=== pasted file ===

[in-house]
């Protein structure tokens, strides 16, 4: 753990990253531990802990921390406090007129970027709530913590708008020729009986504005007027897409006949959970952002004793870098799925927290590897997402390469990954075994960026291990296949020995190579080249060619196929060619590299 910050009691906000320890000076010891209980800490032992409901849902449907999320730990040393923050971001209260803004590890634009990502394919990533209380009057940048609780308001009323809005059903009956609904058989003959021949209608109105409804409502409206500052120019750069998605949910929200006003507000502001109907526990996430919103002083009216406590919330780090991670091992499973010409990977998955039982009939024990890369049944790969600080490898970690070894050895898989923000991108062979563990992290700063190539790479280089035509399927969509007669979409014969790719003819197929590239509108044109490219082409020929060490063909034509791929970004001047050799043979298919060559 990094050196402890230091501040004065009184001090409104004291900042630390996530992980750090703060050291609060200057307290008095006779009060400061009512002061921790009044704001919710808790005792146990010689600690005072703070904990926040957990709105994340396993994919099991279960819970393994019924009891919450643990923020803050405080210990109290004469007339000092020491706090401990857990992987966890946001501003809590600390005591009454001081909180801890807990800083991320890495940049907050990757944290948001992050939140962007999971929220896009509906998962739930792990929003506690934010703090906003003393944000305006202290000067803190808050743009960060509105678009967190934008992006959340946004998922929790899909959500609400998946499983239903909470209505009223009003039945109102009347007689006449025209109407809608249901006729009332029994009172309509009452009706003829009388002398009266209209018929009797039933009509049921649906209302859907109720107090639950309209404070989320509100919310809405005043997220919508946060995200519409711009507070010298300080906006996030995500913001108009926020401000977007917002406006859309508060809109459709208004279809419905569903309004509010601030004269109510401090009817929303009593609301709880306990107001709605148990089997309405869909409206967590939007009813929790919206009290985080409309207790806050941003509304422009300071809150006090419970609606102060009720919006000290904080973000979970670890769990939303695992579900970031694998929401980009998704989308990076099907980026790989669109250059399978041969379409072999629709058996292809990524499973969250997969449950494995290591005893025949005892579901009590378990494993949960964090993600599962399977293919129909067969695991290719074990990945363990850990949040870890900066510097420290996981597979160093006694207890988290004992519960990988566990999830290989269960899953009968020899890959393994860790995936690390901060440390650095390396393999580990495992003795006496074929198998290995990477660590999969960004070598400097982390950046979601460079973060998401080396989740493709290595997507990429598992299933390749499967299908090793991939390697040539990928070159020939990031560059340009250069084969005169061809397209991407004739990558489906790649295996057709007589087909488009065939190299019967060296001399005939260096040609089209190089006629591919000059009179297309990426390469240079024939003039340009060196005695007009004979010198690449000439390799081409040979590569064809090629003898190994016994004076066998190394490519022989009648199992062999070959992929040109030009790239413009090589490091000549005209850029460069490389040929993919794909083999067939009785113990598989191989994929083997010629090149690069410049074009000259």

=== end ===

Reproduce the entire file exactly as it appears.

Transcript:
[in-house]
């Protein structure tokens, strides 16, 4: 753990990253531990802990921390406090007129970027709530913590708008020729009986504005007027897409006949959970952002004793870098799925927290590897997402390469990954075994960026291990296949020995190579080249060619196929060619590299 910050009691906000320890000076010891209980800490032992409901849902449907999320730990040393923050971001209260803004590890634009990502394919990533209380009057940048609780308001009323809005059903009956609904058989003959021949209608109105409804409502409206500052120019750069998605949910929200006003507000502001109907526990996430919103002083009216406590919330780090991670091992499973010409990977998955039982009939024990890369049944790969600080490898970690070894050895898989923000991108062979563990992290700063190539790479280089035509399927969509007669979409014969790719003819197929590239509108044109490219082409020929060490063909034509791929970004001047050799043979298919060559 990094050196402890230091501040004065009184001090409104004291900042630390996530992980750090703060050291609060200057307290008095006779009060400061009512002061921790009044704001919710808790005792146990010689600690005072703070904990926040957990709105994340396993994919099991279960819970393994019924009891919450643990923020803050405080210990109290004469007339000092020491706090401990857990992987966890946001501003809590600390005591009454001081909180801890807990800083991320890495940049907050990757944290948001992050939140962007999971929220896009509906998962739930792990929003506690934010703090906003003393944000305006202290000067803190808050743009960060509105678009967190934008992006959340946004998922929790899909959500609400998946499983239903909470209505009223009003039945109102009347007689006449025209109407809608249901006729009332029994009172309509009452009706003829009388002398009266209209018929009797039933009509049921649906209302859907109720107090639950309209404070989320509100919310809405005043997220919508946060995200519409711009507070010298300080906006996030995500913001108009926020401000977007917002406006859309508060809109459709208004279809419905569903309004509010601030004269109510401090009817929303009593609301709880306990107001709605148990089997309405869909409206967590939007009813929790919206009290985080409309207790806050941003509304422009300071809150006090419970609606102060009720919006000290904080973000979970670890769990939303695992579900970031694998929401980009998704989308990076099907980026790989669109250059399978041969379409072999629709058996292809990524499973969250997969449950494995290591005893025949005892579901009590378990494993949960964090993600599962399977293919129909067969695991290719074990990945363990850990949040870890900066510097420290996981597979160093006694207890988290004992519960990988566990999830290989269960899953009968020899890959393994860790995936690390901060440390650095390396393999580990495992003795006496074929198998290995990477660590999969960004070598400097982390950046979601460079973060998401080396989740493709290595997507990429598992299933390749499967299908090793991939390697040539990928070159020939990031560059340009250069084969005169061809397209991407004739990558489906790649295996057709007589087909488009065939190299019967060296001399005939260096040609089209190089006629591919000059009179297309990426390469240079024939003039340009060196005695007009004979010198690449000439390799081409040979590569064809090629003898190994016994004076066998190394490519022989009648199992062999070959992929040109030009790239413009090589490091000549005209850029460069490389040929993919794909083999067939009785113990598989191989994929083997010629090149690069410049074009000259």